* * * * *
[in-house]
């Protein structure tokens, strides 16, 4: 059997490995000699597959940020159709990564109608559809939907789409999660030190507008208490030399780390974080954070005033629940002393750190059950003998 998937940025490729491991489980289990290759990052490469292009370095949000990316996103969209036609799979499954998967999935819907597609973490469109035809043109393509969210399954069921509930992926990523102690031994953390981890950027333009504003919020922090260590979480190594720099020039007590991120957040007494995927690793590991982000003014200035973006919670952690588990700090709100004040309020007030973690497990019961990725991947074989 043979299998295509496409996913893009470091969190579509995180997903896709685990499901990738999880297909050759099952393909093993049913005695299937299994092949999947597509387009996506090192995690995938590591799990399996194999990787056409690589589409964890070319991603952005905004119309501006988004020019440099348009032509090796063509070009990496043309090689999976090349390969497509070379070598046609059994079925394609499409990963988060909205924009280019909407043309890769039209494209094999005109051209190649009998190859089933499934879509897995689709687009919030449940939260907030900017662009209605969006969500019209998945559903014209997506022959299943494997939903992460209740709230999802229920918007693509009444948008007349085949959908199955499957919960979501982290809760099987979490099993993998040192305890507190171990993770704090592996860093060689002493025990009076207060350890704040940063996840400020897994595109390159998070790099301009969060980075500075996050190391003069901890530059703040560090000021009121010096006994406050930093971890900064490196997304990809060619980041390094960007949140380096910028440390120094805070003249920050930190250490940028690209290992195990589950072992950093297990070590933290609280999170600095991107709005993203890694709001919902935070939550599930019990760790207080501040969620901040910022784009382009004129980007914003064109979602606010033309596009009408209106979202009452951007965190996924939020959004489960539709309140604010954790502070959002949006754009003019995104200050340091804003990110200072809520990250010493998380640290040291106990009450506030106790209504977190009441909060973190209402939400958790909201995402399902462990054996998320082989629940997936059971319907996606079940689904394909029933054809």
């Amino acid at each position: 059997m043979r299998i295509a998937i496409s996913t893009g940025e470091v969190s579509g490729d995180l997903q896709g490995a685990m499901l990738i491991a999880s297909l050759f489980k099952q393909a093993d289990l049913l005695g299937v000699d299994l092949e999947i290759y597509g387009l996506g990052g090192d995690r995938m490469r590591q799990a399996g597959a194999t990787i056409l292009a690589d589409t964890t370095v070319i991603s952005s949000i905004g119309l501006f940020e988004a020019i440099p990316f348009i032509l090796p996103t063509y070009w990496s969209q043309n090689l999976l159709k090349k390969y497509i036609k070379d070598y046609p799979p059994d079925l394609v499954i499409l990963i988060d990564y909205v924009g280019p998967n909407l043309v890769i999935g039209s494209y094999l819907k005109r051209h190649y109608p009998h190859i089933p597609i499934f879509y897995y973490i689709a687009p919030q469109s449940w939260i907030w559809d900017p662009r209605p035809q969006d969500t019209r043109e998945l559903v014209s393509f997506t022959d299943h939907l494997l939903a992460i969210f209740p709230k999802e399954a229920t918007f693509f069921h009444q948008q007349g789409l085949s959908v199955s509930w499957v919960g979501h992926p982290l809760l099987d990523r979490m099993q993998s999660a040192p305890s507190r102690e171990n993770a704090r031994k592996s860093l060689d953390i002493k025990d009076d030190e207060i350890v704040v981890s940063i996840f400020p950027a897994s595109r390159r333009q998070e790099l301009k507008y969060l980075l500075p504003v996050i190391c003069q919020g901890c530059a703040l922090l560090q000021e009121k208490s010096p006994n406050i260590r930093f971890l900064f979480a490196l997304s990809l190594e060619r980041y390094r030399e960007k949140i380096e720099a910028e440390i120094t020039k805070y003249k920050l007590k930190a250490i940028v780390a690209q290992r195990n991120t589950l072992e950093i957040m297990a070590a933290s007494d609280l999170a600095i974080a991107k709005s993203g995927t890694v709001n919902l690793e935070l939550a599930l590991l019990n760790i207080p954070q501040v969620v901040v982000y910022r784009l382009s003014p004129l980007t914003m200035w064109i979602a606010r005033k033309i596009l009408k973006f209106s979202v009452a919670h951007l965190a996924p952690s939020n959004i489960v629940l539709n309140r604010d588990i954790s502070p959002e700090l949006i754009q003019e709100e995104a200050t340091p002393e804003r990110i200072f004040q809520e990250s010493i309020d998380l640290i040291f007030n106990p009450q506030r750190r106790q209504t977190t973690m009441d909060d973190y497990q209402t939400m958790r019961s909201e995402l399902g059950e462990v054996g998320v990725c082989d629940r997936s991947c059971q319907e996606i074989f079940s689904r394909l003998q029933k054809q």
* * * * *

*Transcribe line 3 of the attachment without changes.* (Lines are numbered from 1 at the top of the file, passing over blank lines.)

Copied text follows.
């Amino acid at each position: 059997m043979r299998i295509a998937i496409s996913t893009g940025e470091v969190s579509g490729d995180l997903q896709g490995a685990m499901l990738i491991a999880s297909l050759f489980k099952q393909a093993d289990l049913l005695g299937v000699d299994l092949e999947i290759y597509g387009l996506g990052g090192d995690r995938m490469r590591q799990a399996g597959a194999t990787i056409l292009a690589d589409t964890t370095v070319i991603s952005s949000i905004g119309l501006f940020e988004a020019i440099p990316f348009i032509l090796p996103t063509y070009w990496s969209q043309n090689l999976l159709k090349k390969y497509i036609k070379d070598y046609p799979p059994d079925l394609v499954i499409l990963i988060d990564y909205v924009g280019p998967n909407l043309v890769i999935g039209s494209y094999l819907k005109r051209h190649y109608p009998h190859i089933p597609i499934f879509y897995y973490i689709a687009p919030q469109s449940w939260i907030w559809d900017p662009r209605p035809q969006d969500t019209r043109e998945l559903v014209s393509f997506t022959d299943h939907l494997l939903a992460i969210f209740p709230k999802e399954a229920t918007f693509f069921h009444q948008q007349g789409l085949s959908v199955s509930w499957v919960g979501h992926p982290l809760l099987d990523r979490m099993q993998s999660a040192p305890s507190r102690e171990n993770a704090r031994k592996s860093l060689d953390i002493k025990d009076d030190e207060i350890v704040v981890s940063i996840f400020p950027a897994s595109r390159r333009q998070e790099l301009k507008y969060l980075l500075p504003v996050i190391c003069q919020g901890c530059a703040l922090l560090q000021e009121k208490s010096p006994n406050i260590r930093f971890l900064f979480a490196l997304s990809l190594e060619r980041y390094r030399e960007k949140i380096e720099a910028e440390i120094t020039k805070y003249k920050l007590k930190a250490i940028v780390a690209q290992r195990n991120t589950l072992e950093i957040m297990a070590a933290s007494d609280l999170a600095i974080a991107k709005s993203g995927t890694v709001n919902l690793e935070l939550a599930l590991l019990n760790i207080p954070q501040v969620v901040v982000y910022r784009l382009s003014p004129l980007t914003m200035w064109i979602a606010r005033k033309i596009l009408k973006f209106s979202v009452a919670h951007l965190a996924p952690s939020n959004i489960v629940l539709n309140r604010d588990i954790s502070p959002e700090l949006i754009q003019e709100e995104a200050t340091p002393e804003r990110i200072f004040q809520e990250s010493i309020d998380l640290i040291f007030n106990p009450q506030r750190r106790q209504t977190t973690m009441d909060d973190y497990q209402t939400m958790r019961s909201e995402l399902g059950e462990v054996g998320v990725c082989d629940r997936s991947c059971q319907e996606i074989f079940s689904r394909l003998q029933k054809q």